The expense of H2 is not just production, but equipment amortization and finance expenses, distribution, storage, compression, dispensing and retail markup. Even if the electricity was free you probably won't see hydrogen from electrolysis below $12/kg for a decade or more.

Dispensed at retail within ~ 4 mi of your house? Well, California is up to 20 stations within a four hundred mile stretch of land, and adding a few more every year.

Account Deleted

Harvey you should listen to ECI because he is right. Even if the cost of electricity for electrolysis of renewable hydrogen was an imaginative 0 USD per kwh hydrogen would still cost about 7-10 USD per kg at the hydrogen filling station because of the extreme cost of equipment and maintenance that is needed to make and store hydrogen at such a station. It will never be able to compete with gasoline or electricity for BEVs.

Davemart would argue that this can’t be true because most of the old auto-makers are investing in hydrogen and they can’t be wrong about the long term cost potential about hydrogen. Problem is that they are wrong and that we live in a world were stupidity rules in even the most improbable places like the management of our largest corporations. However, in the long term it does not matter much. Market competition (read natural selection of the fittest) will bankrupt those firms that stick with uneconomical technology. You will see for yourself in a few years. The auto companies that copies Tesla’s business plan will prosper and the rest will perish.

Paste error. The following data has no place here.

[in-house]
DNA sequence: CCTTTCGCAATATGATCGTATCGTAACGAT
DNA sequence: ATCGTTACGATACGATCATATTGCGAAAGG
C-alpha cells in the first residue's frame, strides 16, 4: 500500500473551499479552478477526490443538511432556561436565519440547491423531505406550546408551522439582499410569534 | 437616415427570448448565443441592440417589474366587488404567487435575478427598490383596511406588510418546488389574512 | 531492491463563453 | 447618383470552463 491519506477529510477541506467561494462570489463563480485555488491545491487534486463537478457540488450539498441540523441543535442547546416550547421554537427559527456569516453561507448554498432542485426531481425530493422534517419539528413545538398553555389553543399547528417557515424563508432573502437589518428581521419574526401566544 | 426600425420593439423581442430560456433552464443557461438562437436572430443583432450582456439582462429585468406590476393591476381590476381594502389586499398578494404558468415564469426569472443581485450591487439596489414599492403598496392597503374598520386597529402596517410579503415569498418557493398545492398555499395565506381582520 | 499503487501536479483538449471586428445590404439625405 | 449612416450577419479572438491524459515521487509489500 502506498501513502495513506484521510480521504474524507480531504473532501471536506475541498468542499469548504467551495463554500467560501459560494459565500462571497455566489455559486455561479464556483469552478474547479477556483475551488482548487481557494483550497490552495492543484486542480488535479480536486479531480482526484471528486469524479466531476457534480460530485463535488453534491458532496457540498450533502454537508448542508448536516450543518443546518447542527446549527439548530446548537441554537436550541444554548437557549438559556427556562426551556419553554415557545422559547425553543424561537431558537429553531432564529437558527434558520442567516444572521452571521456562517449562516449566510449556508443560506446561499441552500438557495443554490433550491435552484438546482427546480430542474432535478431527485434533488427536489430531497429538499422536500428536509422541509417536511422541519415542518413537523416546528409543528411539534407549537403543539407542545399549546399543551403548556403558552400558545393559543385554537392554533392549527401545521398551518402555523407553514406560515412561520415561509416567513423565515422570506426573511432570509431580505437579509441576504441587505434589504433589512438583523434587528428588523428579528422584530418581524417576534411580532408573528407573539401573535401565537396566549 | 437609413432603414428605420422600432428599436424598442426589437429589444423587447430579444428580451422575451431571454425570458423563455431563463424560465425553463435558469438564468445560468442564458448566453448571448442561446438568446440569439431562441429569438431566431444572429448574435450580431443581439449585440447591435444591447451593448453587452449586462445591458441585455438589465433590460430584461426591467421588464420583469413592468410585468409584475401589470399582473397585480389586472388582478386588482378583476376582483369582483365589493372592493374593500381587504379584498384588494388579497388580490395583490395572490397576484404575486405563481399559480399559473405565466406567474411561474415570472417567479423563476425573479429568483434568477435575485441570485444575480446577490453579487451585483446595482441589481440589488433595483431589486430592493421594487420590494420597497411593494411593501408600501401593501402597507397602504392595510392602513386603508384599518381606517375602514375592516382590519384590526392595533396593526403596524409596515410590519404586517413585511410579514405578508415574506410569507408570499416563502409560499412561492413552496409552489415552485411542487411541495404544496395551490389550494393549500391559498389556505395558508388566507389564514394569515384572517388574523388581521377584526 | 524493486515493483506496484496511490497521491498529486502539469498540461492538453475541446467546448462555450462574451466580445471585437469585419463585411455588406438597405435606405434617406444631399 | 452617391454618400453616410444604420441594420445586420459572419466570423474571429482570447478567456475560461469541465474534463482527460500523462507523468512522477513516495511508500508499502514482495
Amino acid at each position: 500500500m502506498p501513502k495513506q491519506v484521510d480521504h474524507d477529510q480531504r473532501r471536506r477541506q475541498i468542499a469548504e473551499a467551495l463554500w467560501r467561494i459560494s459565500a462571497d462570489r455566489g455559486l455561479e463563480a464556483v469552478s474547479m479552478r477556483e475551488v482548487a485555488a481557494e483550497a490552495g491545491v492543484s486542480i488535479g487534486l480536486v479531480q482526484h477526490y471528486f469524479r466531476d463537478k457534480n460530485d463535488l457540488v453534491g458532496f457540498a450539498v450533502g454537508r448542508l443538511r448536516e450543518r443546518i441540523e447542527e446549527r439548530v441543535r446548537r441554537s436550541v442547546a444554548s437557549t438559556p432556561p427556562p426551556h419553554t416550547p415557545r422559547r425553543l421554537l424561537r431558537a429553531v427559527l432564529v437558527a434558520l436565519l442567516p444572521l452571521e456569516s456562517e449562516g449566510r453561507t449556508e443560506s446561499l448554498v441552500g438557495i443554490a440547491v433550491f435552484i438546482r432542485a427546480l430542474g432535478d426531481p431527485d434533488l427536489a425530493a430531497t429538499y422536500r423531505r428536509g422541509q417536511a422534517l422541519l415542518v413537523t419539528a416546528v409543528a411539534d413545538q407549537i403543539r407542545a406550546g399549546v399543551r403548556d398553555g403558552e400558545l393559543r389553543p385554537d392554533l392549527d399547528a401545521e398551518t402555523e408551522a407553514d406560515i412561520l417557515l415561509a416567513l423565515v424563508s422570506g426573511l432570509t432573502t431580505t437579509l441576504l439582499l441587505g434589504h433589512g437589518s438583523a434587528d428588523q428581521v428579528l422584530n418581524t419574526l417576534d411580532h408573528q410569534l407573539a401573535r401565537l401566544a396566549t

@ electric-car-insider

You obviously don't live in Quebec where electric rates are so low most homes are heated in the winter with electric power. The entire province uses Hydro electricity and there are plenty of more sites that are waiting to be developed.

Having moved from Montreal to Boston I almost choked when I received my first electric bill.


@ electric-car-insider

The undisputed leader in North America for H2 infrastructure may be California but it is not the cheapest generator of green electric power. That happens to be Quebec. One reason why it sells clean power credits to the Golden State.


@ Henrik

"Problem is that they are wrong" based on what facts? Or maybe just your say so.


You're absolutely right about low rates in QC, similar story in the Pacific Northwest in hydro utilty regions.

But I have been following the price of electrolysers and retail H2 installations (dispensing) and it is not a pretty picture.

What do you imagine it costs to install and permit an H2 station these days?

How many kg do they dispense per day?

Use a reasonable price and margin for H2 at retail. Calculate what kind of capital outlay that would justify.

It simply doesn't work without a massive public subsidy.

Why would anyone do that in an era of 50-80 mile PHEVs which run 90% on electricity (and are affordable).


Yes,a neater 'COLD WEATHER' solution for users in low cost 'clean electricity' area may be a (50-80 miles) 80 to 130 KM PHEV with a small on board 15 KW FC to extend the range to 600+ KM. A French manufacturer is producing this combo.

Users with home e-charging facilities could run on low cost electricity most of the time.

Users without home e-charging facilities could use public quick charge stations + the occasional H2 refill as required ONLY.


The Quebec politicians are currently planning to come with a new program (by end of 2016 or March 2017) to further promote the use of clean REs for future ground transportation needs, instead of fossil fuels.

The program will include the installation of many more public quick charging facilities, H2 stations and new subsidies for the purchase of EVs and FCEVs, as already done in Norway.

An affordable FC/PHEV with a 15 KW to 20 KW FC range extender would be an interesting solution for our cold area.